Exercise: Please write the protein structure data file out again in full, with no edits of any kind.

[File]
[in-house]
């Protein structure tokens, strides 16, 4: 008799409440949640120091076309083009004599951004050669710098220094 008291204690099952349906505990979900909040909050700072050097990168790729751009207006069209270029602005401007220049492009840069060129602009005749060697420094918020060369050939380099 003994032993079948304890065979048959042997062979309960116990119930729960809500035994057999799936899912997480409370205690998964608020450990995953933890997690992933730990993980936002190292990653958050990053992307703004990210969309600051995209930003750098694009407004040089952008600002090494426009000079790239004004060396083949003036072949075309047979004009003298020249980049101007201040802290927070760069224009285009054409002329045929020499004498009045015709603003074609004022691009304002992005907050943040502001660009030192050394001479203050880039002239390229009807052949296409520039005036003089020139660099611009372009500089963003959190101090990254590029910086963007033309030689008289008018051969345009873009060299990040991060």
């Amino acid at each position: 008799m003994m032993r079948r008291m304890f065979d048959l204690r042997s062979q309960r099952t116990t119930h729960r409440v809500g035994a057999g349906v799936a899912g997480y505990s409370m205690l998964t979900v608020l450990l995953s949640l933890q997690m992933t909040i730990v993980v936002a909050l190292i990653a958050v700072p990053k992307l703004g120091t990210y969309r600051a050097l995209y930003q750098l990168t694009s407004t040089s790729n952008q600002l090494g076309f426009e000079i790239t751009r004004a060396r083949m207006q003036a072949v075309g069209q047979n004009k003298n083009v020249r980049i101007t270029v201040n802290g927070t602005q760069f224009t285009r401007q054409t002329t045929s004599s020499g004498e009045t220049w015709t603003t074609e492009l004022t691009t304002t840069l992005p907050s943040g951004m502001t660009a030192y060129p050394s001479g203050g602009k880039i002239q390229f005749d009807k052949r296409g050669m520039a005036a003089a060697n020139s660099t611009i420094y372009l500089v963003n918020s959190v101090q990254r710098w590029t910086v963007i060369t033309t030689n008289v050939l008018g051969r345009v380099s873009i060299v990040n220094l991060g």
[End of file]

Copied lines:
[in-house]
């Protein structure tokens, strides 16, 4: 008799409440949640120091076309083009004599951004050669710098220094 008291204690099952349906505990979900909040909050700072050097990168790729751009207006069209270029602005401007220049492009840069060129602009005749060697420094918020060369050939380099 003994032993079948304890065979048959042997062979309960116990119930729960809500035994057999799936899912997480409370205690998964608020450990995953933890997690992933730990993980936002190292990653958050990053992307703004990210969309600051995209930003750098694009407004040089952008600002090494426009000079790239004004060396083949003036072949075309047979004009003298020249980049101007201040802290927070760069224009285009054409002329045929020499004498009045015709603003074609004022691009304002992005907050943040502001660009030192050394001479203050880039002239390229009807052949296409520039005036003089020139660099611009372009500089963003959190101090990254590029910086963007033309030689008289008018051969345009873009060299990040991060």
């Amino acid at each position: 008799m003994m032993r079948r008291m304890f065979d048959l204690r042997s062979q309960r099952t116990t119930h729960r409440v809500g035994a057999g349906v799936a899912g997480y505990s409370m205690l998964t979900v608020l450990l995953s949640l933890q997690m992933t909040i730990v993980v936002a909050l190292i990653a958050v700072p990053k992307l703004g120091t990210y969309r600051a050097l995209y930003q750098l990168t694009s407004t040089s790729n952008q600002l090494g076309f426009e000079i790239t751009r004004a060396r083949m207006q003036a072949v075309g069209q047979n004009k003298n083009v020249r980049i101007t270029v201040n802290g927070t602005q760069f224009t285009r401007q054409t002329t045929s004599s020499g004498e009045t220049w015709t603003t074609e492009l004022t691009t304002t840069l992005p907050s943040g951004m502001t660009a030192y060129p050394s001479g203050g602009k880039i002239q390229f005749d009807k052949r296409g050669m520039a005036a003089a060697n020139s660099t611009i420094y372009l500089v963003n918020s959190v101090q990254r710098w590029t910086v963007i060369t033309t030689n008289v050939l008018g051969r345009v380099s873009i060299v990040n220094l991060g």